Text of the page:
Home inContext As Russia Gradually Shifts Tone, Asad Remains Steadfast

As Russia Gradually Shifts Tone, Asad Remains Steadfast

Kalen Taylor

A delegation headed by Secretary of State Hillary Clinton’s special adviser on Syria, Fred Hof, will meet with Russian counterparts on June 8 to find common ground on a plan to remove President Bashar al-Asad from power, and maybe even the country. Russia’s stated willingness on Wednesday to talk with the U.S. came as a pleasant surprise to many. Moscow indicated that while it opposes foreign intervention in Syria, it no longer sees Asad’s position as tenable and is not invested in his stay. This comes as welcome news to those trying to end the violence, as Russia continues to strongly influence the country and is one of the last powers to still support the Syrian president.

On the ground, however, Russia adamantly opposes considering a forced transfer of power in Syria or new economic sanctions against the regime, stating that it would lead to military intervention. The U.S. has recently called for more sanctions to “help hasten the day the Asad regime relinquishes power.” Further complicating matters is Russia’s insistence on bringing more countries into negotiations to end the Syrian conflict, such as Iran and Turkey. Secretary Clinton expressed skepticism at the proposal to expand the talks.

Syrian President Bashar al-Asad (R) meets with Russian Foreign Minister Sergei Lavrov. (Photo: Reuters)

Russia’s refusal to consider any type of foreign intervention beyond a proposal to draw up a peace plan comes amidst the news this week that Syria expelled 17 diplomats under Asad’s orders. And while Asad on Tuesday finally accepted longtime international demands to increase humanitarian aid workers’ access to civilians in need, many remain skeptical that talks will find success. As the violence rages, some warn that Syria is on the verge of genocide.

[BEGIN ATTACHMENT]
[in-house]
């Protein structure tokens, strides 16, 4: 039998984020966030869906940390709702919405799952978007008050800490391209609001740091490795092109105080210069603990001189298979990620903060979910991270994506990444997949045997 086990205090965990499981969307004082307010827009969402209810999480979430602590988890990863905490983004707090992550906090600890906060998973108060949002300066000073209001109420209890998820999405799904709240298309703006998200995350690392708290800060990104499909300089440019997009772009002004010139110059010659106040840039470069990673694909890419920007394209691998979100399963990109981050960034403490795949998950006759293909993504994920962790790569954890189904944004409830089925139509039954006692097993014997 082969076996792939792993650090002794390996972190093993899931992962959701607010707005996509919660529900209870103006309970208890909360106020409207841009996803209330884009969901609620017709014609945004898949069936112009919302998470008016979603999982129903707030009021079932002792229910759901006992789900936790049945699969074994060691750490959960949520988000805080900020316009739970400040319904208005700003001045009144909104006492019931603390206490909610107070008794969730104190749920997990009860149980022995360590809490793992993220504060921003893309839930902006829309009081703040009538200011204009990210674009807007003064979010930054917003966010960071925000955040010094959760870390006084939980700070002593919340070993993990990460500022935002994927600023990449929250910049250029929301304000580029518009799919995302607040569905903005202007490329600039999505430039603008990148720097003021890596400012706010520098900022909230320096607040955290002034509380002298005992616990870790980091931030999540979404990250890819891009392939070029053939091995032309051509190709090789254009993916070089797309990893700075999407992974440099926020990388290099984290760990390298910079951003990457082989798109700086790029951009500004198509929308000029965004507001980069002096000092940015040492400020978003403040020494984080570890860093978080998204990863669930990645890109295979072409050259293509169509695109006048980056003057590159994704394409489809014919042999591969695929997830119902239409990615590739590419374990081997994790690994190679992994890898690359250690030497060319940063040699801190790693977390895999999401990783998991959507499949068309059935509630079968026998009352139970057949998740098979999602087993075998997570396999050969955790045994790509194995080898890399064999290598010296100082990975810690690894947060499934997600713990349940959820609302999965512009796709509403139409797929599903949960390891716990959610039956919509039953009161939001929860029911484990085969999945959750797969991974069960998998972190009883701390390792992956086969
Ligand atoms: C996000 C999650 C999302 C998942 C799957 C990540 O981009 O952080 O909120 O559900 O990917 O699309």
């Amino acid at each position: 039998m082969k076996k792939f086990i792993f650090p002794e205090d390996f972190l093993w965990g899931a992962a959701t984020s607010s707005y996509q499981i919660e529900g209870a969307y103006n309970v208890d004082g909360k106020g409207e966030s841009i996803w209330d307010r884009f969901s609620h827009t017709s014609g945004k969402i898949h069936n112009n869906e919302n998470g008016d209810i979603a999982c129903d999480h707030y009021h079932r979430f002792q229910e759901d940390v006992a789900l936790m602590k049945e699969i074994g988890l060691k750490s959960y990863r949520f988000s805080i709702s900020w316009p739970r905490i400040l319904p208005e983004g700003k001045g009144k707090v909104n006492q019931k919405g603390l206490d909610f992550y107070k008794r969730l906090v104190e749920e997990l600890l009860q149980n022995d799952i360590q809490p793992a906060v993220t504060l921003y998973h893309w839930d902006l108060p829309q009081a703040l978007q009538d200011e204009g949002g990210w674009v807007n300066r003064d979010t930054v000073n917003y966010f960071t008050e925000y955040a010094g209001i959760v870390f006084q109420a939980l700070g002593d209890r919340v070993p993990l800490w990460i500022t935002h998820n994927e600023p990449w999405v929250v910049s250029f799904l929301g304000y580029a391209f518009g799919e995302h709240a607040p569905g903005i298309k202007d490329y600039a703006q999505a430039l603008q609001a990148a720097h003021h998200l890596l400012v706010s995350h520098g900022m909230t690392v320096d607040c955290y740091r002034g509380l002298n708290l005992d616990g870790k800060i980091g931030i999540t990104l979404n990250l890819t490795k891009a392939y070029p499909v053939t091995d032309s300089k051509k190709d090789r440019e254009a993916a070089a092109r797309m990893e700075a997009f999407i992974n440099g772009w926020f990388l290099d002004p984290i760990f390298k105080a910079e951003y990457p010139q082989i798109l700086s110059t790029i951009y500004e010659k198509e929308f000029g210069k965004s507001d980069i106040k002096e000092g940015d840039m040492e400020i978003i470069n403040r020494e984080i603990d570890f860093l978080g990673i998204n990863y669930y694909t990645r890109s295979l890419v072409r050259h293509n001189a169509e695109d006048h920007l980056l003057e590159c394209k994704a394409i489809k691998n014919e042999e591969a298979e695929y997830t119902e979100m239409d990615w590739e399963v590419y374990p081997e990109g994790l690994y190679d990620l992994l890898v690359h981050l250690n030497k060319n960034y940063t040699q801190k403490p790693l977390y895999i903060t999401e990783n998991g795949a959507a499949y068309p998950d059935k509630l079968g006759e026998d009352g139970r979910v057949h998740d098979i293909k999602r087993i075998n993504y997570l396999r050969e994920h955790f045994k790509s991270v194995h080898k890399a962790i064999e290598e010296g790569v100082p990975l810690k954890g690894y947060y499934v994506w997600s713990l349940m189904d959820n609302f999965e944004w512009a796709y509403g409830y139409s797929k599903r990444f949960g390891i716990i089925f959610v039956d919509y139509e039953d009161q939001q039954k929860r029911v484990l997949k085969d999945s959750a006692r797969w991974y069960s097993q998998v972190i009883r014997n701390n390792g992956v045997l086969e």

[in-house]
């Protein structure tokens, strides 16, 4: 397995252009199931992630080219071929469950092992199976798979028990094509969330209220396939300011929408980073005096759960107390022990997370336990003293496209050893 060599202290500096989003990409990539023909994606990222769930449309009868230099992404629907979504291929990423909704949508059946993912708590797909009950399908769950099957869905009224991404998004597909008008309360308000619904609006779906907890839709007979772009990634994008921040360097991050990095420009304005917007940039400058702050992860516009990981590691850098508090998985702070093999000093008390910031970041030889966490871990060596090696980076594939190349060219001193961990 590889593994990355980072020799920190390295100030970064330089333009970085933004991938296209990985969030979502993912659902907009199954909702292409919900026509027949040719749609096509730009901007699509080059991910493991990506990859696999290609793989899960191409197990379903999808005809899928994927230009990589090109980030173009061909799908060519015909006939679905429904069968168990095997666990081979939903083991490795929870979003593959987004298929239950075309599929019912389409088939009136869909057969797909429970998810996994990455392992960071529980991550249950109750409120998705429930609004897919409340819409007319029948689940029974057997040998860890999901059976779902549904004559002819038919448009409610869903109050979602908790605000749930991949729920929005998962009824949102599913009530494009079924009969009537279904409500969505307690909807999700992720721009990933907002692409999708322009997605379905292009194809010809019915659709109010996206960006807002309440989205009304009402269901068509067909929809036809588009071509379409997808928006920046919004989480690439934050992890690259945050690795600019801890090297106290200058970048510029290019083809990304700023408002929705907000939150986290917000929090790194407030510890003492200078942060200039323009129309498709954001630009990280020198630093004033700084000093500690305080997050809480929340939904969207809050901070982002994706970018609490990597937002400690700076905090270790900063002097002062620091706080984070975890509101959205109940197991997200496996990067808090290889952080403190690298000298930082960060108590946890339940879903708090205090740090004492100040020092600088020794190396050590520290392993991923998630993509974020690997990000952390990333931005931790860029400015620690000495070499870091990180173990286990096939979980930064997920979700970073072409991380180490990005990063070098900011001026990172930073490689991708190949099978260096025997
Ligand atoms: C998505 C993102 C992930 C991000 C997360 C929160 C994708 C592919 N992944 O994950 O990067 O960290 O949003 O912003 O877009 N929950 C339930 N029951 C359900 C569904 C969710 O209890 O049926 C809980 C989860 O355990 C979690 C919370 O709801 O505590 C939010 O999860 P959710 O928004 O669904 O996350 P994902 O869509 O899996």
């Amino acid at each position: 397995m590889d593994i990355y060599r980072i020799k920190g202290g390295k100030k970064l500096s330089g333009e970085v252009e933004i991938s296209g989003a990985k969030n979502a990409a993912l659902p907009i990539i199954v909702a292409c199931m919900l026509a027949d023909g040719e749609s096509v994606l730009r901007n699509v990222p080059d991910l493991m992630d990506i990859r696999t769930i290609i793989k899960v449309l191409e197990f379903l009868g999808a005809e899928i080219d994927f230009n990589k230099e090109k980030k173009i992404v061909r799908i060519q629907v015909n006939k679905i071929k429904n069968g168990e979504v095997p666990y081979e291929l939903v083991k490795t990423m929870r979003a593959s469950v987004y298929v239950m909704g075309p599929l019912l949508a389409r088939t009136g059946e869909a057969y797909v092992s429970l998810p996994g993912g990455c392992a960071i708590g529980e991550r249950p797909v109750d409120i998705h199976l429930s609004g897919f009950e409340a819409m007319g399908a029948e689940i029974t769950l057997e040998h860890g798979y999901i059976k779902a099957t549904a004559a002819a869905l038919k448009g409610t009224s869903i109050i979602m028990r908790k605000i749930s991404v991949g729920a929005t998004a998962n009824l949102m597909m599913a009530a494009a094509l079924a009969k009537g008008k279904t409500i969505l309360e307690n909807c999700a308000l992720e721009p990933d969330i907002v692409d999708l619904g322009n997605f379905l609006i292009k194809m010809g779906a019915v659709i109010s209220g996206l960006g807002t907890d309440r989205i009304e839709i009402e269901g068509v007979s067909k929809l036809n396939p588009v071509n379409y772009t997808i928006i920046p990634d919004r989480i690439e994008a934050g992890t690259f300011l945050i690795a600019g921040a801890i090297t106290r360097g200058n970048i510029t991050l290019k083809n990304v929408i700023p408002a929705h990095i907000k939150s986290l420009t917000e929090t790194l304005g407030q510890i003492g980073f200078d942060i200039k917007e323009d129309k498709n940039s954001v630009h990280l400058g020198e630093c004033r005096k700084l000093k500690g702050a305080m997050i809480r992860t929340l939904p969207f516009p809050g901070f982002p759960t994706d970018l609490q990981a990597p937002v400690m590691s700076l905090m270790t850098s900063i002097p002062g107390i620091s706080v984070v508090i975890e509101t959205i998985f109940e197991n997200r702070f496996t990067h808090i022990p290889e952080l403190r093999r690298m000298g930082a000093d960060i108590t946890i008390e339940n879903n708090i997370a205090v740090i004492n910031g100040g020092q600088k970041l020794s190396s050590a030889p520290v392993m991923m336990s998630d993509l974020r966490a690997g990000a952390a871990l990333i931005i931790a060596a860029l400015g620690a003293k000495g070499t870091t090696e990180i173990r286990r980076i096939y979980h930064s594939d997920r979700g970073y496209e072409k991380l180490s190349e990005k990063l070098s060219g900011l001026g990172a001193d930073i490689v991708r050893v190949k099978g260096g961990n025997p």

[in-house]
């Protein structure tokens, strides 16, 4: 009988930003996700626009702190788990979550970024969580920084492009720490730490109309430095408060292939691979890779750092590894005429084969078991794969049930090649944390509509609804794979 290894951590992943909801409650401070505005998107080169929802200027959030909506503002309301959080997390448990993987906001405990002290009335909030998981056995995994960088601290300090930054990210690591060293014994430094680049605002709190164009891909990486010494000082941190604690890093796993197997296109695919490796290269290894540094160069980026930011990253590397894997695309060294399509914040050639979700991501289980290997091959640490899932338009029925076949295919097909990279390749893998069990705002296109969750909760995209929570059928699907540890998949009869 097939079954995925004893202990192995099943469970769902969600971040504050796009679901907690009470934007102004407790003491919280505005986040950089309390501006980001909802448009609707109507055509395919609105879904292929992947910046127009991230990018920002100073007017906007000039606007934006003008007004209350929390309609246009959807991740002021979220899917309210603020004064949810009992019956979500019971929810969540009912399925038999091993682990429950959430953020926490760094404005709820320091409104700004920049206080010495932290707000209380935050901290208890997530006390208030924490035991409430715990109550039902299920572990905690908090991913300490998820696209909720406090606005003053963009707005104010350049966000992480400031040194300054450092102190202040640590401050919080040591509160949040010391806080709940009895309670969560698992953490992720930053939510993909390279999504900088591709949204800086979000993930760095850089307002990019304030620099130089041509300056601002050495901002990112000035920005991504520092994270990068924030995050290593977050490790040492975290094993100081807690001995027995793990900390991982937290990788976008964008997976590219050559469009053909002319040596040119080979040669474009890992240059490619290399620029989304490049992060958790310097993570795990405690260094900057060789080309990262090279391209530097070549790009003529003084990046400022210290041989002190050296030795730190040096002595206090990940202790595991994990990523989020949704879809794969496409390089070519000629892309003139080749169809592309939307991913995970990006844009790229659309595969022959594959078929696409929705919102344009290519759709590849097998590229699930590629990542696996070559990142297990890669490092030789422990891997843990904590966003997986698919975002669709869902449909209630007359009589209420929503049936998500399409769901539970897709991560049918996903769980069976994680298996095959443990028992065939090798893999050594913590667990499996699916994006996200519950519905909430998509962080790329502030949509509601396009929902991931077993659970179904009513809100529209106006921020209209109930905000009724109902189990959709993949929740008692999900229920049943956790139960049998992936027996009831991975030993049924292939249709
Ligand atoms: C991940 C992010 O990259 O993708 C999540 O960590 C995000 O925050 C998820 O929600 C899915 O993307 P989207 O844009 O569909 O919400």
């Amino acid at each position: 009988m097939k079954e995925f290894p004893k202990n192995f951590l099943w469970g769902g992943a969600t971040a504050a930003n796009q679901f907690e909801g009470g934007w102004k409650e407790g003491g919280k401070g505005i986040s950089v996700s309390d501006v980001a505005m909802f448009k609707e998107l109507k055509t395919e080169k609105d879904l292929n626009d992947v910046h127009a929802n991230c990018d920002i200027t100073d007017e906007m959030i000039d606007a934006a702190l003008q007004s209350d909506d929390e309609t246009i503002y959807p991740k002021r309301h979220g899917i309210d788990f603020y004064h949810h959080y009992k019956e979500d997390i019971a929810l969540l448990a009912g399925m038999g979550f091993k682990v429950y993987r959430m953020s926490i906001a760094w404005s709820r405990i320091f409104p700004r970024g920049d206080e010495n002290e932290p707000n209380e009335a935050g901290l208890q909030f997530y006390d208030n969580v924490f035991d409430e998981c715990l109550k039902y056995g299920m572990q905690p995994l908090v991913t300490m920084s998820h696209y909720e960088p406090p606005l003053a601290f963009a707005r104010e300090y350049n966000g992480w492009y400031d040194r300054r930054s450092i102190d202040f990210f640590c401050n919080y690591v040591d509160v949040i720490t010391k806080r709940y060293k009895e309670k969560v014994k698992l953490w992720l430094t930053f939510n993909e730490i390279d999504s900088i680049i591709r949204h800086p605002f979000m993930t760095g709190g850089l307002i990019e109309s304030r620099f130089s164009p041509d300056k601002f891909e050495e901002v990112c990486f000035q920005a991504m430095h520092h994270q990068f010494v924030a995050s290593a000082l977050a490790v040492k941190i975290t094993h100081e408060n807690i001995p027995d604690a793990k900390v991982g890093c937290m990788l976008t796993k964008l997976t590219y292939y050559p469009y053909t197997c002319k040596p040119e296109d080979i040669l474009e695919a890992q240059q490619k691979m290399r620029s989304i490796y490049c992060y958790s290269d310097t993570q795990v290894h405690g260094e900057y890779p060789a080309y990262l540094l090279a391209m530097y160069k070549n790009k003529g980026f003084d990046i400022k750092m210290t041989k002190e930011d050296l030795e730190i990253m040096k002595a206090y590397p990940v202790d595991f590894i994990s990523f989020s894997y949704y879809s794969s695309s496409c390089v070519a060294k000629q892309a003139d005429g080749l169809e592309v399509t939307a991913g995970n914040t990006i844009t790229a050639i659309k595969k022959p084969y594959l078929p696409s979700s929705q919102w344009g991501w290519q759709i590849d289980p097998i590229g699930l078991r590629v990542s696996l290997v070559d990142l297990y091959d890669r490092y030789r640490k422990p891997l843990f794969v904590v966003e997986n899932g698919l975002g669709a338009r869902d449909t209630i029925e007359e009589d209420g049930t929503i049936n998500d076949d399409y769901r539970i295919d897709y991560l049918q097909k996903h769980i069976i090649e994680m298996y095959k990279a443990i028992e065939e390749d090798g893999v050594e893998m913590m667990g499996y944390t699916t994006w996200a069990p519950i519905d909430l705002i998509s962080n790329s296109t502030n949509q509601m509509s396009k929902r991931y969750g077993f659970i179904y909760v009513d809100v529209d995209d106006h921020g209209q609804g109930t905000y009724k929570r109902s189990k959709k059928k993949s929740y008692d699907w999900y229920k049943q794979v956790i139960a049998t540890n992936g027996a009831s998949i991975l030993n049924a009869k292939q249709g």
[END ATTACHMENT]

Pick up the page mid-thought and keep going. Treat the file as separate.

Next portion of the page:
Asad has also chosen a prime minister to form a new government following Syria’s parliamentary election last month. His pick of the “hardcore Baathist,” as the opposition put it, only illustrates the president’s refusal to reform. Furthermore, renewed offensives throughout Syria threaten to push the country further into chaos as more are killed. Many argue that UN envoy Kofi Annan’s Peace Plan has long since failed and that a new deal is needed. The UN estimates that the Syrian regime has killed over 10,000 since the uprising’s start 15 months ago.

In order for Russia to move away from Asad, Moscow must be convinced that the costs of protecting the Syrian regime outweigh the benefits. As Asad continues to ignore international calls to end the violence, those costs for Russia are increasing. With time, maybe Moscow will realize that as well.